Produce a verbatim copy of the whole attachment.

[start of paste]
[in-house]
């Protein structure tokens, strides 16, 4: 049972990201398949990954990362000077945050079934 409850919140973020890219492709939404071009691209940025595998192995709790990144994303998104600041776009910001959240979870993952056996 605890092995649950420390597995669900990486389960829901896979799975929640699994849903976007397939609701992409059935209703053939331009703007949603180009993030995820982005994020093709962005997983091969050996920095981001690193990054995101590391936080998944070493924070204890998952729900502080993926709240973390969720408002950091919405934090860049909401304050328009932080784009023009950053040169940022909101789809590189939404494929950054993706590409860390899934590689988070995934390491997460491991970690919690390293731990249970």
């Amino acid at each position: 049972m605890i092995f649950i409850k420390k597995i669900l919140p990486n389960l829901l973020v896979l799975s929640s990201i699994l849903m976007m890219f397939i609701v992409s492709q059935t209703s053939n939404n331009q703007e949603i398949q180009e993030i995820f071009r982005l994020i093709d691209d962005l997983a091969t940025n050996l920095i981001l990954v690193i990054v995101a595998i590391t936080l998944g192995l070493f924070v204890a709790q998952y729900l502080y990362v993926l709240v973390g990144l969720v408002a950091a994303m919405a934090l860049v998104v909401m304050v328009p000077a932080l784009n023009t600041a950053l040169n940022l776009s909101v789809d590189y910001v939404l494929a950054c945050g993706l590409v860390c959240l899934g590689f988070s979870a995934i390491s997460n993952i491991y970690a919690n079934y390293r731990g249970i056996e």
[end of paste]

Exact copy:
[in-house]
């Protein structure tokens, strides 16, 4: 049972990201398949990954990362000077945050079934 409850919140973020890219492709939404071009691209940025595998192995709790990144994303998104600041776009910001959240979870993952056996 605890092995649950420390597995669900990486389960829901896979799975929640699994849903976007397939609701992409059935209703053939331009703007949603180009993030995820982005994020093709962005997983091969050996920095981001690193990054995101590391936080998944070493924070204890998952729900502080993926709240973390969720408002950091919405934090860049909401304050328009932080784009023009950053040169940022909101789809590189939404494929950054993706590409860390899934590689988070995934390491997460491991970690919690390293731990249970």
């Amino acid at each position: 049972m605890i092995f649950i409850k420390k597995i669900l919140p990486n389960l829901l973020v896979l799975s929640s990201i699994l849903m976007m890219f397939i609701v992409s492709q059935t209703s053939n939404n331009q703007e949603i398949q180009e993030i995820f071009r982005l994020i093709d691209d962005l997983a091969t940025n050996l920095i981001l990954v690193i990054v995101a595998i590391t936080l998944g192995l070493f924070v204890a709790q998952y729900l502080y990362v993926l709240v973390g990144l969720v408002a950091a994303m919405a934090l860049v998104v909401m304050v328009p000077a932080l784009n023009t600041a950053l040169n940022l776009s909101v789809d590189y910001v939404l494929a950054c945050g993706l590409v860390c959240l899934g590689f988070s979870a995934i390491s997460n993952i491991y970690a919690n079934y390293r731990g249970i056996e």